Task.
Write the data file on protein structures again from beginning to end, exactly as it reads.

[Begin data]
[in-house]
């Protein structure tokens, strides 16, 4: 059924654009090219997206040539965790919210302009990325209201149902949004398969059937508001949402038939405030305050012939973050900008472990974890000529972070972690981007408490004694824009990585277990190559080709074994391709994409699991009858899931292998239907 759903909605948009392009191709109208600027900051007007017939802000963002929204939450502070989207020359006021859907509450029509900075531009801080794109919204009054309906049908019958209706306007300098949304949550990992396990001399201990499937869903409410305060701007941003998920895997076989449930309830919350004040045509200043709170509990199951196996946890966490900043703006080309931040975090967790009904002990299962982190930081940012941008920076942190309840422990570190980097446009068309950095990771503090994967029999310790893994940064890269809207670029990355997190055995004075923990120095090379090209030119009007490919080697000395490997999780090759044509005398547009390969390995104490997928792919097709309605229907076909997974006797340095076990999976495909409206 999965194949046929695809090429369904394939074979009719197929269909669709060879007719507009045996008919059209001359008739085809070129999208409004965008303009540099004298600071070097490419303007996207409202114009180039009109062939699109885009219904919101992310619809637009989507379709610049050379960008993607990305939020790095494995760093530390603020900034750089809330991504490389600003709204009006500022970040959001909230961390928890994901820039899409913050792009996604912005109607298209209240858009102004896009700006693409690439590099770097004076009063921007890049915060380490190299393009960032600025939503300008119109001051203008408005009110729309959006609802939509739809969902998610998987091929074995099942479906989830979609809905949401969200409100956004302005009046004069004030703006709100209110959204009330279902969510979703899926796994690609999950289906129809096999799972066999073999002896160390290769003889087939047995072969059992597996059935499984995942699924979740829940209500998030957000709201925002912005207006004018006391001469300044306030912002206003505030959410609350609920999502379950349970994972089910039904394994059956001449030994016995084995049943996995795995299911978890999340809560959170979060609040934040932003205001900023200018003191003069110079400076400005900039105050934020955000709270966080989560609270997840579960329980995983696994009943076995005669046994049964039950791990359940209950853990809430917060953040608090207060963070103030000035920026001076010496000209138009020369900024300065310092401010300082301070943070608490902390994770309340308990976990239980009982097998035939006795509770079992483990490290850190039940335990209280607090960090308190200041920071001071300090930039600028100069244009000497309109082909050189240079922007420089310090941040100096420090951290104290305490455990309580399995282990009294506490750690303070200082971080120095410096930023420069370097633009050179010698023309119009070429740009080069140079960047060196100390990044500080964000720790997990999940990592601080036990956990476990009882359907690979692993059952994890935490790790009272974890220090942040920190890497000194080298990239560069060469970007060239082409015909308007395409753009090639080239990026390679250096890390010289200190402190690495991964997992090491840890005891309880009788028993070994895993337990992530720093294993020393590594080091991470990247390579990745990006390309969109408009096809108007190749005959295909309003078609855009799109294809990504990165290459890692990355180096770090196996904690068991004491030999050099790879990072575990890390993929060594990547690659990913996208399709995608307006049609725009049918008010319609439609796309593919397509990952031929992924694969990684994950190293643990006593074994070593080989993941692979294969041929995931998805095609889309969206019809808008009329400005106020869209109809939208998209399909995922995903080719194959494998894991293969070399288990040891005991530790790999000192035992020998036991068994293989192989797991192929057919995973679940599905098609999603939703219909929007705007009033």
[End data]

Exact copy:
[in-house]
């Protein structure tokens, strides 16, 4: 059924654009090219997206040539965790919210302009990325209201149902949004398969059937508001949402038939405030305050012939973050900008472990974890000529972070972690981007408490004694824009990585277990190559080709074994391709994409699991009858899931292998239907 759903909605948009392009191709109208600027900051007007017939802000963002929204939450502070989207020359006021859907509450029509900075531009801080794109919204009054309906049908019958209706306007300098949304949550990992396990001399201990499937869903409410305060701007941003998920895997076989449930309830919350004040045509200043709170509990199951196996946890966490900043703006080309931040975090967790009904002990299962982190930081940012941008920076942190309840422990570190980097446009068309950095990771503090994967029999310790893994940064890269809207670029990355997190055995004075923990120095090379090209030119009007490919080697000395490997999780090759044509005398547009390969390995104490997928792919097709309605229907076909997974006797340095076990999976495909409206 999965194949046929695809090429369904394939074979009719197929269909669709060879007719507009045996008919059209001359008739085809070129999208409004965008303009540099004298600071070097490419303007996207409202114009180039009109062939699109885009219904919101992310619809637009989507379709610049050379960008993607990305939020790095494995760093530390603020900034750089809330991504490389600003709204009006500022970040959001909230961390928890994901820039899409913050792009996604912005109607298209209240858009102004896009700006693409690439590099770097004076009063921007890049915060380490190299393009960032600025939503300008119109001051203008408005009110729309959006609802939509739809969902998610998987091929074995099942479906989830979609809905949401969200409100956004302005009046004069004030703006709100209110959204009330279902969510979703899926796994690609999950289906129809096999799972066999073999002896160390290769003889087939047995072969059992597996059935499984995942699924979740829940209500998030957000709201925002912005207006004018006391001469300044306030912002206003505030959410609350609920999502379950349970994972089910039904394994059956001449030994016995084995049943996995795995299911978890999340809560959170979060609040934040932003205001900023200018003191003069110079400076400005900039105050934020955000709270966080989560609270997840579960329980995983696994009943076995005669046994049964039950791990359940209950853990809430917060953040608090207060963070103030000035920026001076010496000209138009020369900024300065310092401010300082301070943070608490902390994770309340308990976990239980009982097998035939006795509770079992483990490290850190039940335990209280607090960090308190200041920071001071300090930039600028100069244009000497309109082909050189240079922007420089310090941040100096420090951290104290305490455990309580399995282990009294506490750690303070200082971080120095410096930023420069370097633009050179010698023309119009070429740009080069140079960047060196100390990044500080964000720790997990999940990592601080036990956990476990009882359907690979692993059952994890935490790790009272974890220090942040920190890497000194080298990239560069060469970007060239082409015909308007395409753009090639080239990026390679250096890390010289200190402190690495991964997992090491840890005891309880009788028993070994895993337990992530720093294993020393590594080091991470990247390579990745990006390309969109408009096809108007190749005959295909309003078609855009799109294809990504990165290459890692990355180096770090196996904690068991004491030999050099790879990072575990890390993929060594990547690659990913996208399709995608307006049609725009049918008010319609439609796309593919397509990952031929992924694969990684994950190293643990006593074994070593080989993941692979294969041929995931998805095609889309969206019809808008009329400005106020869209109809939208998209399909995922995903080719194959494998894991293969070399288990040891005991530790790999000192035992020998036991068994293989192989797991192929057919995973679940599905098609999603939703219909929007705007009033």